Trump’s solar tariffs perpetuate denial of climate change

On Jan. 22, President Donald Trump imposed a new tariff targeting washing machines and, more frustratingly, solar energy. These new taxes, dubbed “safeguard tariffs,” are being framed as an important and necessary move to help American industries while acting as an equalizer to certain trade deficits of the U.S. His recent machinations, however, are not made to help domestic alternative energy. Instead, Trump is only furthering his agenda of populism, climate change denial and the refusal of fact-based legislation.

The president has frequently made it clear he has a certain disdain for foreign trade, commonly decrying the nation’s involvement in international deals and organizations like NAFTA, the WTO and NATO. Therefore, his attempts at hurting foreign jobs in the name of “America First” is not surprising. Nor is it surprising that he initiated this new plan with the tact and nuance of a drunk person. He announced this proposal a mere two days ahead of the World Economic Forum, one of the most prestigious economic meetings in the world, which is inherently odd.

A tariff that many fear could cause a trade war with allies like Germany should not be proposed prior to a forum whose main purpose is to “demonstrate entrepreneurship in the global public interest while upholding the highest standards of governance.” Additionally, doing so does nothing except portray either severe narcissism or pandering to the president’s base. It is a struggle to ascertain which is worse.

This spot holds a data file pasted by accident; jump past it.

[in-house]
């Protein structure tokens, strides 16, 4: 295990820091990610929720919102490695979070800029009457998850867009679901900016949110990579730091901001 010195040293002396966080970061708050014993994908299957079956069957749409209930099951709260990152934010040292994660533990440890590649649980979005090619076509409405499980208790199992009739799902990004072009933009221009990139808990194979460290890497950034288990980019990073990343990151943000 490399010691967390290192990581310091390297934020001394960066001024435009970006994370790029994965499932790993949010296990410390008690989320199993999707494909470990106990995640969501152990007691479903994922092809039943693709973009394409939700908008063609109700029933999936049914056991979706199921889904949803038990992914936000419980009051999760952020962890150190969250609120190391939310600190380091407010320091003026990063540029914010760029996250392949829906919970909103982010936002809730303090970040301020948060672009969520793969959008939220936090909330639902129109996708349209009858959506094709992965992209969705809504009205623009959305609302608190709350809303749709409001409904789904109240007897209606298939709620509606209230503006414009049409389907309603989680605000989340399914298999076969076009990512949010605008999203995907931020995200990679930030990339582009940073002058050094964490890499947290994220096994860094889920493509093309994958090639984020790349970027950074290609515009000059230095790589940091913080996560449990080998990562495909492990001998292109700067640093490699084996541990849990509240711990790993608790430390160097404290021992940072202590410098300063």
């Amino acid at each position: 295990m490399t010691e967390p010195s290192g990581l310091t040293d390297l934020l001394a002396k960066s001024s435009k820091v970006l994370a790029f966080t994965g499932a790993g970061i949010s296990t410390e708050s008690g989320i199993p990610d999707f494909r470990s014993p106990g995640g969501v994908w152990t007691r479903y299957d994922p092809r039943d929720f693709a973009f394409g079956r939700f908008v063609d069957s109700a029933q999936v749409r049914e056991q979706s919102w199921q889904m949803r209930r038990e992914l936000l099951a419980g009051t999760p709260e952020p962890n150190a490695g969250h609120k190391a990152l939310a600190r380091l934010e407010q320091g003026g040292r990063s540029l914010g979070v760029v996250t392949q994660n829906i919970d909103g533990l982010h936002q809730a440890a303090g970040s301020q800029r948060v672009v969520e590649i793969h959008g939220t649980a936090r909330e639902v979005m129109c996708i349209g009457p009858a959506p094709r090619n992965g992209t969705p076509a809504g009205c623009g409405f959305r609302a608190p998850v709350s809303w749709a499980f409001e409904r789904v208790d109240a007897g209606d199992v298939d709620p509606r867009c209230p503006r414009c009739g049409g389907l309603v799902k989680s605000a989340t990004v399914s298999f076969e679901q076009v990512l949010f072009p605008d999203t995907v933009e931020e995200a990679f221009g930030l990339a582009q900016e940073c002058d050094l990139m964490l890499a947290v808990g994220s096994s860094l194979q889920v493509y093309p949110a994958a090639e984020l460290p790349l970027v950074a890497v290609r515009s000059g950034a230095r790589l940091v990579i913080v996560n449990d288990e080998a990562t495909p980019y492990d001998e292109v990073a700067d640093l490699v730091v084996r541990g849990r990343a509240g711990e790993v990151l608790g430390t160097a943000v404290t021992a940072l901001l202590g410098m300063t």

This tariff not only harms the U.S.’s relationships abroad, but it also will severely undercut the U.S. solar industry. Most inputs will increase costs by close to 30 percent, which many groups like the Solar Energy Industries Association project could lead to thousands of jobs being lost and some companies being forced to shut down. It makes one question the motives behind this move if it could cripple a booming industry.

Solar companies are not being harmed by accident. This is one of Trump’s many attempts to hurt clean energy and deny reality. In his first year in office, he pulled out of the Paris Climate Accords, repealed a policy protecting rivers and lakes from pollution and appointed Scott Pruitt as head of the Environmental Protection Agency despite Pruitt’s hatred for the EPA. The environment is being hurt because Trump is desperately trying to protect the coal industry, despite the fact it is five times smaller than solar energy.

The president’s most astounding feat is his ability to contradict himself in many ways with one political move. Trump once stated that “we can leave a little bit [of the environment] but we can’t destroy business,” which is both absurd and undercut by his attempt at destroying solar business and solar jobs. Additionally, he is a noted fan of supply-side economics, which is known for lower taxes and deregulation. The White House, however, is now increasing taxes and increasing regulation for a specific industry of which he is not a particular fan.

New Orleans is currently the ninth most solar-powered city per capita, and more than 90 percent of its buildings are capable of viable solar paneling. Moreover, its outgoing mayor, Mitch Landrieu, has been one of the most outspoken mayors in favor of the Paris Climate Accords and was a key catalyst and the city’s growing push towards renewable resources. If this tariff so clearly hurts cities across the country, and mayors of those cities are for renewable resources and are still ignored, then this is a sad day for the environment.

This is an opinion article and does not reflect the views of The Tulane Hullabaloo. Jonathan is a sophomore at Newcomb-Tulane College. He can be reached at [email protected].

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